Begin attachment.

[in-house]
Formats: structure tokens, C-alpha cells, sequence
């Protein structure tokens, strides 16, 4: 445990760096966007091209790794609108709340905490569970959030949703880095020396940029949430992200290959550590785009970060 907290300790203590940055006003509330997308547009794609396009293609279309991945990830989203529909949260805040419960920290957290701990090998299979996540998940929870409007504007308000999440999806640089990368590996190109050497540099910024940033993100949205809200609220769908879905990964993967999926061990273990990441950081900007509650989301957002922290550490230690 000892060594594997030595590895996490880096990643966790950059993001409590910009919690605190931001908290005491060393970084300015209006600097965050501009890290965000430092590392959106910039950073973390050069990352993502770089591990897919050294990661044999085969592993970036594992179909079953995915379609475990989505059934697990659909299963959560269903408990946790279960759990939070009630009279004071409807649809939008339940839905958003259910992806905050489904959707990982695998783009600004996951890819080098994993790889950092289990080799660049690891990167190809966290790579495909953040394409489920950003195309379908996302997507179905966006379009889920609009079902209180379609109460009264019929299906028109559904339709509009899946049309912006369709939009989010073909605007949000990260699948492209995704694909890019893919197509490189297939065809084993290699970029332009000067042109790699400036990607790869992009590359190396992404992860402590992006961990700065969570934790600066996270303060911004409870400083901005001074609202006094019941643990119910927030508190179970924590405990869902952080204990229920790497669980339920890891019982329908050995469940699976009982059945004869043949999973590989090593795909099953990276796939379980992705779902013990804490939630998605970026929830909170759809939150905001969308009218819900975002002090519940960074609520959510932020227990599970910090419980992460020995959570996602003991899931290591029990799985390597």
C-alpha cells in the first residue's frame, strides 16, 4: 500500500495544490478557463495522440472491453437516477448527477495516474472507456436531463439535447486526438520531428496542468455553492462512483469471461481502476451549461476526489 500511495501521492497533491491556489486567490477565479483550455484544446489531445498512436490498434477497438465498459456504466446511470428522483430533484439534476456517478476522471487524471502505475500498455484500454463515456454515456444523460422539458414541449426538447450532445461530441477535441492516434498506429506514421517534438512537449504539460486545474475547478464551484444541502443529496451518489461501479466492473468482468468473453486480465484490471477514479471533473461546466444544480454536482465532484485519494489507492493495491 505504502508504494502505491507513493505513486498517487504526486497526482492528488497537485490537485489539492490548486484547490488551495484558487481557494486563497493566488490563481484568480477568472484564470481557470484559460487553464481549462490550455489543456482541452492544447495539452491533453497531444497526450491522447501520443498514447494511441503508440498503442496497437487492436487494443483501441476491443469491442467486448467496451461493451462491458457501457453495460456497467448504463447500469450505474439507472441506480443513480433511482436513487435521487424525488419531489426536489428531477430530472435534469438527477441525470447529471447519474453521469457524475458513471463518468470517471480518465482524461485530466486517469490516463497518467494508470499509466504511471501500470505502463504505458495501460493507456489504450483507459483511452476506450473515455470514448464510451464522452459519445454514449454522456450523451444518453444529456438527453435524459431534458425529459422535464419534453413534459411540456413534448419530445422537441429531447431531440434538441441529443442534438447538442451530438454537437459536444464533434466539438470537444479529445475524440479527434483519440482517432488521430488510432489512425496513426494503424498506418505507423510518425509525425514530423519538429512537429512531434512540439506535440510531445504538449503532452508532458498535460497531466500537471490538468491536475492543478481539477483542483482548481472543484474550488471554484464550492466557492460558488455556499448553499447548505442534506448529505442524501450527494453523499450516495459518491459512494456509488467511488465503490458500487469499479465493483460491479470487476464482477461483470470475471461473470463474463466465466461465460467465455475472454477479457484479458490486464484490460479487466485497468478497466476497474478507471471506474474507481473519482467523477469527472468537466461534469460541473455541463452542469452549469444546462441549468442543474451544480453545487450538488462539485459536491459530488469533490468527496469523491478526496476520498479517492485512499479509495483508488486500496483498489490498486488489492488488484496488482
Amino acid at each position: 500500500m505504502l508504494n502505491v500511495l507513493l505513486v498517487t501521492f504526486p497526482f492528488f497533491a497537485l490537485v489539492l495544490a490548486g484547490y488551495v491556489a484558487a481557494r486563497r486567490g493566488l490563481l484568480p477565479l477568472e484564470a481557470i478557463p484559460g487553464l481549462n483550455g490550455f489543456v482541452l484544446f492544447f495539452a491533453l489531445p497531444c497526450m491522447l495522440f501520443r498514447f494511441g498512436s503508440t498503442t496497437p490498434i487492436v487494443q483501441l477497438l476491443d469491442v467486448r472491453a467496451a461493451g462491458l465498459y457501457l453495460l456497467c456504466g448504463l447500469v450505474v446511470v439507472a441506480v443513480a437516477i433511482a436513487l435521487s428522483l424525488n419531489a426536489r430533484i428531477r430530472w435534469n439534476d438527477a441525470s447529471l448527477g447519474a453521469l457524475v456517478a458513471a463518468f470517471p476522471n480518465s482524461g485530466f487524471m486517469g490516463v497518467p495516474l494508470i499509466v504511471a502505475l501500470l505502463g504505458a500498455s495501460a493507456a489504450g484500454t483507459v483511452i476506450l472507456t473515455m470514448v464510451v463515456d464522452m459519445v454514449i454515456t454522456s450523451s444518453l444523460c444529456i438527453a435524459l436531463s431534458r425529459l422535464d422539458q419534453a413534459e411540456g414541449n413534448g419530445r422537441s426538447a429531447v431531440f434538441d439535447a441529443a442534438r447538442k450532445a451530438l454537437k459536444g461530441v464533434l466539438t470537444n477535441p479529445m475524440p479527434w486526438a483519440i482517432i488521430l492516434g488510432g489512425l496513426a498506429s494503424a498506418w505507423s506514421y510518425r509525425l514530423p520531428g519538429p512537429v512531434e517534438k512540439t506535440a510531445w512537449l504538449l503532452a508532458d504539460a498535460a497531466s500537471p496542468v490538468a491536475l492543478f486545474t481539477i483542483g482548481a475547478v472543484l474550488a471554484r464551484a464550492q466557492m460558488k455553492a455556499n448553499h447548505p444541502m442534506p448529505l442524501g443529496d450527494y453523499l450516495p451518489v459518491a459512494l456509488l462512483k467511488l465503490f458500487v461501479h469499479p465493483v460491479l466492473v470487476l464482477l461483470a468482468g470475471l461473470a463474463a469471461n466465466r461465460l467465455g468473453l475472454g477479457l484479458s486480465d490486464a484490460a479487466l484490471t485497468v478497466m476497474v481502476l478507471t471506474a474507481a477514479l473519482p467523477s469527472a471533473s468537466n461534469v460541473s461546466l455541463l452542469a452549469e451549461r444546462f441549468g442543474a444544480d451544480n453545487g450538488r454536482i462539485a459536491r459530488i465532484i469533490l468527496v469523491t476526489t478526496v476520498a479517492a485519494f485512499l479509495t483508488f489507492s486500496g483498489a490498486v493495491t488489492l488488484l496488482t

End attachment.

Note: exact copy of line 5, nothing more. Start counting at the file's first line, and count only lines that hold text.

Amino acid at each position: 500500500m505504502l508504494n502505491v500511495l507513493l505513486v498517487t501521492f504526486p497526482f492528488f497533491a497537485l490537485v489539492l495544490a490548486g484547490y488551495v491556489a484558487a481557494r486563497r486567490g493566488l490563481l484568480p477565479l477568472e484564470a481557470i478557463p484559460g487553464l481549462n483550455g490550455f489543456v482541452l484544446f492544447f495539452a491533453l489531445p497531444c497526450m491522447l495522440f501520443r498514447f494511441g498512436s503508440t498503442t496497437p490498434i487492436v487494443q483501441l477497438l476491443d469491442v467486448r472491453a467496451a461493451g462491458l465498459y457501457l453495460l456497467c456504466g448504463l447500469v450505474v446511470v439507472a441506480v443513480a437516477i433511482a436513487l435521487s428522483l424525488n419531489a426536489r430533484i428531477r430530472w435534469n439534476d438527477a441525470s447529471l448527477g447519474a453521469l457524475v456517478a458513471a463518468f470517471p476522471n480518465s482524461g485530466f487524471m486517469g490516463v497518467p495516474l494508470i499509466v504511471a502505475l501500470l505502463g504505458a500498455s495501460a493507456a489504450g484500454t483507459v483511452i476506450l472507456t473515455m470514448v464510451v463515456d464522452m459519445v454514449i454515456t454522456s450523451s444518453l444523460c444529456i438527453a435524459l436531463s431534458r425529459l422535464d422539458q419534453a413534459e411540456g414541449n413534448g419530445r422537441s426538447a429531447v431531440f434538441d439535447a441529443a442534438r447538442k450532445a451530438l454537437k459536444g461530441v464533434l466539438t470537444n477535441p479529445m475524440p479527434w486526438a483519440i482517432i488521430l492516434g488510432g489512425l496513426a498506429s494503424a498506418w505507423s506514421y510518425r509525425l514530423p520531428g519538429p512537429v512531434e517534438k512540439t506535440a510531445w512537449l504538449l503532452a508532458d504539460a498535460a497531466s500537471p496542468v490538468a491536475l492543478f486545474t481539477i483542483g482548481a475547478v472543484l474550488a471554484r464551484a464550492q466557492m460558488k455553492a455556499n448553499h447548505p444541502m442534506p448529505l442524501g443529496d450527494y453523499l450516495p451518489v459518491a459512494l456509488l462512483k467511488l465503490f458500487v461501479h469499479p465493483v460491479l466492473v470487476l464482477l461483470a468482468g470475471l461473470a463474463a469471461n466465466r461465460l467465455g468473453l475472454g477479457l484479458s486480465d490486464a484490460a479487466l484490471t485497468v478497466m476497474v481502476l478507471t471506474a474507481a477514479l473519482p467523477s469527472a471533473s468537466n461534469v460541473s461546466l455541463l452542469a452549469e451549461r444546462f441549468g442543474a444544480d451544480n453545487g450538488r454536482i462539485a459536491r459530488i465532484i469533490l468527496v469523491t476526489t478526496v476520498a479517492a485519494f485512499l479509495t483508488f489507492s486500496g483498489a490498486v493495491t488489492l488488484l496488482t